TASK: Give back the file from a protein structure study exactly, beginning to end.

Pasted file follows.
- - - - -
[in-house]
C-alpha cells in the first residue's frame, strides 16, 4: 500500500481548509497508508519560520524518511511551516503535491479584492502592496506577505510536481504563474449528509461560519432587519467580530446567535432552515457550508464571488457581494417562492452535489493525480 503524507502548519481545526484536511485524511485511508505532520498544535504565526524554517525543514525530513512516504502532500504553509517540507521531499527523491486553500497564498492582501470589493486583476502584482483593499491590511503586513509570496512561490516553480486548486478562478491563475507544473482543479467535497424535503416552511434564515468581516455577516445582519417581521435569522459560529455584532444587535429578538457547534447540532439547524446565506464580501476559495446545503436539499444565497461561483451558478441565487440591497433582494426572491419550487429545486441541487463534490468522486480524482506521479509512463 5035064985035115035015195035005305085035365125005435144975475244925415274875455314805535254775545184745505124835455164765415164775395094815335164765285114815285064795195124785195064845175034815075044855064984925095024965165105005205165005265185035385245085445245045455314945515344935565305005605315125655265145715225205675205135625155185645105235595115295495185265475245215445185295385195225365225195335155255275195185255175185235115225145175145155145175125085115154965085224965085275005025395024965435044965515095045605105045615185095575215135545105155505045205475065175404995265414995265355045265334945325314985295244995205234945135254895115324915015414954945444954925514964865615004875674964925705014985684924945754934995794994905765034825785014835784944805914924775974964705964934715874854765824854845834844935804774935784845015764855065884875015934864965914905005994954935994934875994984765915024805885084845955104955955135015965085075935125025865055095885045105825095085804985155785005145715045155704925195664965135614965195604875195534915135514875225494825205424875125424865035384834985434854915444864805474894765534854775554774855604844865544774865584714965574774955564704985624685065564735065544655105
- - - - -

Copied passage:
[in-house]
C-alpha cells in the first residue's frame, strides 16, 4: 500500500481548509497508508519560520524518511511551516503535491479584492502592496506577505510536481504563474449528509461560519432587519467580530446567535432552515457550508464571488457581494417562492452535489493525480 503524507502548519481545526484536511485524511485511508505532520498544535504565526524554517525543514525530513512516504502532500504553509517540507521531499527523491486553500497564498492582501470589493486583476502584482483593499491590511503586513509570496512561490516553480486548486478562478491563475507544473482543479467535497424535503416552511434564515468581516455577516445582519417581521435569522459560529455584532444587535429578538457547534447540532439547524446565506464580501476559495446545503436539499444565497461561483451558478441565487440591497433582494426572491419550487429545486441541487463534490468522486480524482506521479509512463 5035064985035115035015195035005305085035365125005435144975475244925415274875455314805535254775545184745505124835455164765415164775395094815335164765285114815285064795195124785195064845175034815075044855064984925095024965165105005205165005265185035385245085445245045455314945515344935565305005605315125655265145715225205675205135625155185645105235595115295495185265475245215445185295385195225365225195335155255275195185255175185235115225145175145155145175125085115154965085224965085275005025395024965435044965515095045605105045615185095575215135545105155505045205475065175404995265414995265355045265334945325314985295244995205234945135254895115324915015414954945444954925514964865615004875674964925705014985684924945754934995794994905765034825785014835784944805914924775974964705964934715874854765824854845834844935804774935784845015764855065884875015934864965914905005994954935994934875994984765915024805885084845955104955955135015965085075935125025865055095885045105825095085804985155785005145715045155704925195664965135614965195604875195534915135514875225494825205424875125424865035384834985434854915444864805474894765534854775554774855604844865544774865584714965574774955564704985624685065564735065544655105